Re: Performance improvement for joins where outer side is unique

From: Kyotaro HORIGUCHI <horiguchi(dot)kyotaro(at)lab(dot)ntt(dot)co(dot)jp>
To: dgrowleyml(at)gmail(dot)com
Cc: pgsql-hackers(at)postgresql(dot)org
Subject: Re: Performance improvement for joins where outer side is unique
Date: 2015-03-10 06:19:31
Message-ID: 20150310.151931.103905880.horiguchi.kyotaro@lab.ntt.co.jp
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Sorry for the dealy, I've returned to this.

> > Performance:
> >
> > I looked on the performance gain this patch gives. For several
> > on-memory joins, I had gains about 3% for merge join, 5% for hash
> > join, and 10% for nestloop (@CentOS6), for simple 1-level joins
> > with aggregation similar to what you mentioned in previous
> > mail like this.
> >
> > =# SELECT count(*) FROM t1 JOIN t2 USING (id);
> >
> > Of course, the gain would be trivial when returning many tuples,
> > or scans go to disk.
> >
> >
> That's true, but joins where rows are filtered after the join condition
> will win here too:

Yes, when not many tuples was returned, the gain remains in
inverse proportion to the number of the returning rows. Heavy
(time-consuming) on-memory join returning several rows should
have gain from this.

> Also queries with a GROUP BY clause. (Since grouping is always performed
> after the join :-( )

And in many cases clinged by additional sorts:p As such, so many
factors affect the performance so improvements which give linear
performance gain are often difficult to gain approval to being
applied. I suppose we need more evidence how and in what
situation we will receive the gain.

> I haven't measured the loss by additional computation when the
> > query is regarded as not a "single join".
> >
> I think this would be hard to measure, but likely if it is measurable then
> you'd want to look at just planning time, rather than planning and
> execution time.

From the another point of view, the patch looks a bit large for
the gain (for me). Addition to it, it loops by many levels.

[mark_unique_joins()]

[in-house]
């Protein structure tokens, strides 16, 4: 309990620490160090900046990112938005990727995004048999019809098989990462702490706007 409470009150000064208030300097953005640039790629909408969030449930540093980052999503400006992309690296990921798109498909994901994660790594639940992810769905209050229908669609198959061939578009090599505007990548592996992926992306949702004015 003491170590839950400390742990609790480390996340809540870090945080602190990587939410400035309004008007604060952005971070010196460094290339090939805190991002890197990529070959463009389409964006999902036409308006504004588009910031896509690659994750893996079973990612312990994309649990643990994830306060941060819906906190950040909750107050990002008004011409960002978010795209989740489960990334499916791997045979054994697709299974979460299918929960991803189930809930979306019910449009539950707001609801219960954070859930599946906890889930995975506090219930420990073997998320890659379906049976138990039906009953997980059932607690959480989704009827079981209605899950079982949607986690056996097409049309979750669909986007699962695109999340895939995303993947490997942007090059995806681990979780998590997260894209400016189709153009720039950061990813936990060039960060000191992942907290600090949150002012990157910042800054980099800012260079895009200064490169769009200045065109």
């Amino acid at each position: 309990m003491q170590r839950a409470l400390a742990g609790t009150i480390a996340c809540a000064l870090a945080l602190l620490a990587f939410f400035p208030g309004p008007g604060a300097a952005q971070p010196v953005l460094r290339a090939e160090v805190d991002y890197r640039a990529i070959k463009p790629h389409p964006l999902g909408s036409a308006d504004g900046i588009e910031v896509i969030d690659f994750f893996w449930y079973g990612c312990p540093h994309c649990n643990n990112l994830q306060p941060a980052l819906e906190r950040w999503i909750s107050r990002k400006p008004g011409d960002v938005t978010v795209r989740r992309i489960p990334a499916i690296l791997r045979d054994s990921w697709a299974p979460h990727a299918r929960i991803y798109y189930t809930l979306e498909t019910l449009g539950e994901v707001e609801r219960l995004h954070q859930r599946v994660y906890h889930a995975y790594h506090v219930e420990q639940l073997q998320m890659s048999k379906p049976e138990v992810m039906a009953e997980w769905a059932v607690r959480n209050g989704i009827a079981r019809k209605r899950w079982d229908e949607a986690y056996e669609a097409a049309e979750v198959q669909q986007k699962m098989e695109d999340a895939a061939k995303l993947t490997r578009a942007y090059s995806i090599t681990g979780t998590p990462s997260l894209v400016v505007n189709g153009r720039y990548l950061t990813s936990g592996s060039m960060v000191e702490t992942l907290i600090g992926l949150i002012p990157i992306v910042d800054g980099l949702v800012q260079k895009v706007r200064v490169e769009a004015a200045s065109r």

foreach (joinlist)
[eclassjoin_is_unique_join()]
foreach(joinlist)
foreach(root->eq_classes)
foreach(root->ec_members)

The innermost loop could be roughly said to iterate about 10^3*2
times for a join of 10 tables all of which have index and no
eclass is shared among them. From my expreince, we must have the
same effect by far less iteration levels.

This is caueed the query like this, as a bad case.

create table t1 (a int, b int);
create index i_t1 (a int);
create table t2 (like t1 including indexes);
....
create table t10 (.....);
insert into t1 (select a, a * 10 from generate_series(0, 100) a);
insert into t2 (select a * 10, a * 20 from generate_series(0, 100) a);
...
insert into t10 (select a * 90, a * 100 from generate_series(0, 100) a);

explain select t1.a, t10.b from t1 join t2 on (t1.b = t2.a) join t3 on (t2.b = t3.a) join t4 on (t3.b = t4.a) join t5 on (t4.b = t5.a) join t6 on (t5.b = t6.a) join t7 on (t6.b = t7.a) join t8 on (t7.b = t8.a) join t9 on (t8.b = t9.a) join t10 on (t9.b = t10.a);

The head takes 3ms for planning and the patched version takes
around 5ms while pure execution time is 1ms.. I think it is a too
long extra time.

> > Explain representation:
> >
> > I don't like that the 'Unique Join:" occupies their own lines in
> > the result of explain, moreover, it doesn't show the meaning
> > clearly. What about the representation like the following? Or,
> > It might not be necessary to appear there.
> >
> > Nested Loop ...
> > Output: ....
> > - Unique Jion: Yes
> > -> Seq Scan on public.t2 (cost = ...
> > - -> Seq Scan on public.t1 (cost = ....
> > + -> Seq Scan on public.t1 (unique) (cost = ....
> >
> >
> >
> Yeah I'm not too big a fan of this either. I did at one evolution of the
> patch I had "Unique Left Join" in the join node's line in the explain
> output, but I hated that more and changed it just to be just in the VERBOSE
> output, and after I did that I didn't want to change the join node's line
> only when in verbose mode. I do quite like that it's a separate item for